Outset Israel supported artist Zohar Gotesman’s sculpture “Dog Dish”, presented at Neta Garden, Herta and Paul Amir Building – the sculpture garden of Tel Aviv Museum of Art, curated by Noa Rosenberg.
In the Neta Garden – the sculpture garden connecting Tel Aviv Museum of Art’s main and new buildings, Gotesman placed the sculpture-installation Dog Dish– a wine fountain rising above two meters in height, four meters in diameter, and weighing four tons. Fifty dogs are carved in the fountain, standing one above the other in a pyramidal shape. The sculpture is surrounded with hand chiseled benches, and myrtle bushes. At the top of the pyramid, stretched up on both legs stands a finely polished Chihuahua dog, from whose mouth pours a flow of red wine that runs down the pyramid to the bottom tier where the “fighting dogs” are tearing into each other. The pyramid seems to be aware of its status as a cliché of a social cliché, with everyone fettered to one of its levels, allowing only those on top to free themselves, to breathe a bit of fresh, myrtle scented air, and spit on all the rest. But what often goes unregistered in the minds of the “top dogs” is the fact that they too are merely ornaments, elevated toys lacking any real control over the system; like the dandyish Chihuahua dogs carried by “It girls” in their expensive designer handbags.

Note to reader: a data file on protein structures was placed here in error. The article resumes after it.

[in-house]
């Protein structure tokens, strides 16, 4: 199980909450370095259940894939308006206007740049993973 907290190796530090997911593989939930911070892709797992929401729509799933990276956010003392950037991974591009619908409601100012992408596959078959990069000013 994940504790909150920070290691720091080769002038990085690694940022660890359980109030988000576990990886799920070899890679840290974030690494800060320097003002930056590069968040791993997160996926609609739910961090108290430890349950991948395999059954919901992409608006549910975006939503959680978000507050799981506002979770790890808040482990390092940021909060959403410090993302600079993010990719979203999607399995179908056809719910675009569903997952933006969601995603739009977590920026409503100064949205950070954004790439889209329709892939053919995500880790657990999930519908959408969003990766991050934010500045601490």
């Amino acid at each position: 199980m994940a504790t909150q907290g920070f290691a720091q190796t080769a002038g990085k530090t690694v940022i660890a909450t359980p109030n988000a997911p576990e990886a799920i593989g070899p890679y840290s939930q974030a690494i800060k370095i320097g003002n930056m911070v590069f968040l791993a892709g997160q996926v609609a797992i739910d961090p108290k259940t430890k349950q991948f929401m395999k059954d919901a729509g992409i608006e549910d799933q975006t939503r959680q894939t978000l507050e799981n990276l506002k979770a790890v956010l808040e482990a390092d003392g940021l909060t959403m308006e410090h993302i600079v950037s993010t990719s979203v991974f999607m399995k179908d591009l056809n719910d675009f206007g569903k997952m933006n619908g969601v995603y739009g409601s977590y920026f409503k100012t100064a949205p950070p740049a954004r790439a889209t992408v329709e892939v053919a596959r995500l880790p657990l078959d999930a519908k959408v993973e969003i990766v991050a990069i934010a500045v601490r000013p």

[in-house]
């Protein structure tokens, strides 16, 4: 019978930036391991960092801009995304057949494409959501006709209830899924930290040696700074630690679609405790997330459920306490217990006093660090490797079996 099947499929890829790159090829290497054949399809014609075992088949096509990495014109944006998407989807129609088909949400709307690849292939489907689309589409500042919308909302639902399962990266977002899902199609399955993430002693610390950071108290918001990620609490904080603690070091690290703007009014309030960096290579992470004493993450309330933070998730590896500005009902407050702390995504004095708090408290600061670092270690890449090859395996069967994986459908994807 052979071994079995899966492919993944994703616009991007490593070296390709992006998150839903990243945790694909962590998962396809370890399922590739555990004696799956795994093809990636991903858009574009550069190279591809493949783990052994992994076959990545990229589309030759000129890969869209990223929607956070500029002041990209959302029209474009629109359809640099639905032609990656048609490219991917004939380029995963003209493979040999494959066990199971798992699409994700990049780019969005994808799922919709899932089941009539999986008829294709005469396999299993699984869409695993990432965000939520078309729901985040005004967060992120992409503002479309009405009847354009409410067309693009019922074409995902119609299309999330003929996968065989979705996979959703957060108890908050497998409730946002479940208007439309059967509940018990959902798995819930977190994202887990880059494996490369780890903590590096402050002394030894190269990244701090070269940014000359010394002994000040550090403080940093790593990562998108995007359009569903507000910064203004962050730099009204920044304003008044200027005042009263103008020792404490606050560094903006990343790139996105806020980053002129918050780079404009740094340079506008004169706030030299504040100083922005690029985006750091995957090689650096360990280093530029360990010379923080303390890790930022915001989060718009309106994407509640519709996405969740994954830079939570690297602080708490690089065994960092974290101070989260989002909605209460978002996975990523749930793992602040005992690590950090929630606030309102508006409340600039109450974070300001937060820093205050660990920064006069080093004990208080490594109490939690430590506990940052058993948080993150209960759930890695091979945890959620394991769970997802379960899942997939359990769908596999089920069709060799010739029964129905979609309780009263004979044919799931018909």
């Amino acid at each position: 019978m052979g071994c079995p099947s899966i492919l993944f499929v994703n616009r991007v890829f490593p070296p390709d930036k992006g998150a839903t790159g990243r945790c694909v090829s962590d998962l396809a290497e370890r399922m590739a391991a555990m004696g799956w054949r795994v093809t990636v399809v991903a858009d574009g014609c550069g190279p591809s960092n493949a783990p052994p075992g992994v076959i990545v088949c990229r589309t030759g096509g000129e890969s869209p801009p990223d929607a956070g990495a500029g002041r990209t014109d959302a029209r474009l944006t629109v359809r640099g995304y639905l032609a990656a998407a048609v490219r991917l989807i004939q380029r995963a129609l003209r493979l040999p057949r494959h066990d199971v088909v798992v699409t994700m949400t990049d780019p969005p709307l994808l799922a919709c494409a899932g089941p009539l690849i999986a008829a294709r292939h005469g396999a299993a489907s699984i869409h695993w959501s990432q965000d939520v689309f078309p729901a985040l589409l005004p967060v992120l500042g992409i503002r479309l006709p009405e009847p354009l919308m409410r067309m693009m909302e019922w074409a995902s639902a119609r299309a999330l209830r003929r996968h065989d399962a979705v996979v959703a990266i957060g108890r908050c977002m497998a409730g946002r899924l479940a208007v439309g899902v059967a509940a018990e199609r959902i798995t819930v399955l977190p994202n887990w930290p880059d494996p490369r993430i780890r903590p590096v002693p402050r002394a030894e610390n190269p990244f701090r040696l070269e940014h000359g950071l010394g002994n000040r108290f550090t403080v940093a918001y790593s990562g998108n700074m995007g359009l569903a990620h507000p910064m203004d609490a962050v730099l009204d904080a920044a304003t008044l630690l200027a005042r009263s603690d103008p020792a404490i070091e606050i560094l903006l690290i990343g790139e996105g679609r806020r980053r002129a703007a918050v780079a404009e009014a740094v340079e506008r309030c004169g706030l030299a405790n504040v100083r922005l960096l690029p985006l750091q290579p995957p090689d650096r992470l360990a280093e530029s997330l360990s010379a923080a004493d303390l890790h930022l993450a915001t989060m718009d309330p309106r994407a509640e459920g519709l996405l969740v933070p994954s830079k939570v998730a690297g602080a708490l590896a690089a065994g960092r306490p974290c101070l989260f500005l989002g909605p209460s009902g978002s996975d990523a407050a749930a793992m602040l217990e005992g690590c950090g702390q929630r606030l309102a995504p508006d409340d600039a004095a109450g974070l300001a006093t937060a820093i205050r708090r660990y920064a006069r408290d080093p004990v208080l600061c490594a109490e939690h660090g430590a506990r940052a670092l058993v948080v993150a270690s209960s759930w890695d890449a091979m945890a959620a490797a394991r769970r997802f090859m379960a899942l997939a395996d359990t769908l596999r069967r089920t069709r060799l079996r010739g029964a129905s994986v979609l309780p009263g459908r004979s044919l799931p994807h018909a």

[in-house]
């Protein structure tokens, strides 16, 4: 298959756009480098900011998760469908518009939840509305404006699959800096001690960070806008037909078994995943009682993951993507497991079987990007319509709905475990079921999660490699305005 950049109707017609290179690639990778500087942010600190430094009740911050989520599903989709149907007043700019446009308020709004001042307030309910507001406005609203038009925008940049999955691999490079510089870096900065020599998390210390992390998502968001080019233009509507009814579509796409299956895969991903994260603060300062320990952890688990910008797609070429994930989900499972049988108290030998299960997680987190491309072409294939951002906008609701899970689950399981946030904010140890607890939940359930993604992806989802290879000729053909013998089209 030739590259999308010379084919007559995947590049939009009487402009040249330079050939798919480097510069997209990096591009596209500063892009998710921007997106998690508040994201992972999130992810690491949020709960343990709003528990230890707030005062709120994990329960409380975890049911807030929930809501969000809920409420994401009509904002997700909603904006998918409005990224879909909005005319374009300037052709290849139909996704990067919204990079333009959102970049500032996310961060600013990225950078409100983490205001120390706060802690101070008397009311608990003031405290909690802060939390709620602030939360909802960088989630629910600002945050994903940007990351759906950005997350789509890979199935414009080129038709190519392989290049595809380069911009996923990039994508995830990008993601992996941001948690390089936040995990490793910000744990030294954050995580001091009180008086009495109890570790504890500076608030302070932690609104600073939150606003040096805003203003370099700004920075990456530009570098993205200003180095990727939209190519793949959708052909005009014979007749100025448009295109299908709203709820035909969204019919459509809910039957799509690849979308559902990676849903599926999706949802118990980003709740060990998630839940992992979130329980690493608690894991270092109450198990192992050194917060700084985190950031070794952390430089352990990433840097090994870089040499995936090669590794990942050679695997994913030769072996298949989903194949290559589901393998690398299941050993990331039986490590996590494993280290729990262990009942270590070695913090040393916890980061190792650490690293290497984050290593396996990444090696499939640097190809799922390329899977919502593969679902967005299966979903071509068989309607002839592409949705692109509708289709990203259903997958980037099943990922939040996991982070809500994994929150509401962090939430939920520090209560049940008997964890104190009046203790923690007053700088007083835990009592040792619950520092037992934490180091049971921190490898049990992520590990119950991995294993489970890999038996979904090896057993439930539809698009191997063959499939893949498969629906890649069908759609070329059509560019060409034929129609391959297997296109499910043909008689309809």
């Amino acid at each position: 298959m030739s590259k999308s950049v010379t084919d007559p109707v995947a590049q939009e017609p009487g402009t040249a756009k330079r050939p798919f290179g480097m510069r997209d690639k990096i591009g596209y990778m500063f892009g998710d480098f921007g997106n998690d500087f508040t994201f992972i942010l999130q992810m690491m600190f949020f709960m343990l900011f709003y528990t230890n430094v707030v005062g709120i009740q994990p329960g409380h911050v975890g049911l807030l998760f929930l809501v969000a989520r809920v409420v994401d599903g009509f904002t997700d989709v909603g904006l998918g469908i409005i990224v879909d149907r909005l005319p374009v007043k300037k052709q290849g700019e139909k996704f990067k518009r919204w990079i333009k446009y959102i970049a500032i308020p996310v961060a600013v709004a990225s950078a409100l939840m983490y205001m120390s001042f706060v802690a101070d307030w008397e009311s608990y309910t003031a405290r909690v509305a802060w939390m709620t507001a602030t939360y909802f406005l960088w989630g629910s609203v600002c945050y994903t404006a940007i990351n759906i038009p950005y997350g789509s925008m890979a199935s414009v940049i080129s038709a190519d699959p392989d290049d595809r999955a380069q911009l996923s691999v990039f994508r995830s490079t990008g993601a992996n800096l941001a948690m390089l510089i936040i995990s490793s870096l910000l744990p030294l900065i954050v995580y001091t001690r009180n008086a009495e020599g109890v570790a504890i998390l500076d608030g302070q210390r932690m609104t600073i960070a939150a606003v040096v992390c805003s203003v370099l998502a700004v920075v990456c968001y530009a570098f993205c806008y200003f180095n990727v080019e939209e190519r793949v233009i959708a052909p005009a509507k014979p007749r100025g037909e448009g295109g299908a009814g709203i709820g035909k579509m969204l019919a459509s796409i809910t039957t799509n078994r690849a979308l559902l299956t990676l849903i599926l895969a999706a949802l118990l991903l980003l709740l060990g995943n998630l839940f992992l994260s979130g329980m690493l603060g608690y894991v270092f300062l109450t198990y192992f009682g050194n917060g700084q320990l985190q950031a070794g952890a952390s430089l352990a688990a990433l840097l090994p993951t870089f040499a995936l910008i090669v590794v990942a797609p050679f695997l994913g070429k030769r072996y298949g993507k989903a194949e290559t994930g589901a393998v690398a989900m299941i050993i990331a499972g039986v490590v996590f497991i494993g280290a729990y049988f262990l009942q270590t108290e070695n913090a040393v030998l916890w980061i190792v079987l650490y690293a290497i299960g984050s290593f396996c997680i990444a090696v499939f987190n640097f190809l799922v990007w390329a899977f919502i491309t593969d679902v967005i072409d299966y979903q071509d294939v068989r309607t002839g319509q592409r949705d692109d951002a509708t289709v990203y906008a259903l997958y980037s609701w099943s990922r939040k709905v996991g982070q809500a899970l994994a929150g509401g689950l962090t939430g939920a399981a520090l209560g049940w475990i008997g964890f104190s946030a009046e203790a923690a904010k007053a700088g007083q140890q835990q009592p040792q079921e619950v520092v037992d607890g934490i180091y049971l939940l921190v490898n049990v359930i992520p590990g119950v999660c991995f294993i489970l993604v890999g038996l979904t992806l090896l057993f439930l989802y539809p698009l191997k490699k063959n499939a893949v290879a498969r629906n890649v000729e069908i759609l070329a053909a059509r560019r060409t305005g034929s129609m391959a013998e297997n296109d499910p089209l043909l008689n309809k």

Gravity and order are the markers of capitalism: the generators of the social liquid are on top, while the “plebeians” are plodding in it down below. The mechanism of this hidden hierarchy is activated the moment the sculpture is placed within Tel Aviv Museum of Art, where it crudely undermines the “want-of-matter” doctrine scorched in its institutional DNA. Yet the museum is not singled out for this undermining: Gotesman choses to sculpt in the content-laden matter of the modern world, whose institutional economic system is powered by light, intangible data, whereas Gotesman’s material takes up real space in the world. His strobing of the heavy, “low-tech,” hard to move marble with the mobile, fast and easily available data economy marks him as a subversive artist who insists on working in marble in an environment that does not enjoy the luxury of large budgets.
Gotesman rests his head on the shoulders of the great Renaissance and Baroque masters, yet his feet are firmly grounded in modern sculpture. One eye winks at Jeff Koons, while the other soberly assesses the permutations of the early settlers’ socialist dreams – a social criticism not spared even one moment of the querying son’s ironic gaze.
The exhibition is accompanied with a booklet and postcards. The exhibition and booklet were supported by the memorial fund in honor of painter Neta Dushnitsky-Kaplan, Outset and Mifal HaPais Council for Culture and Arts.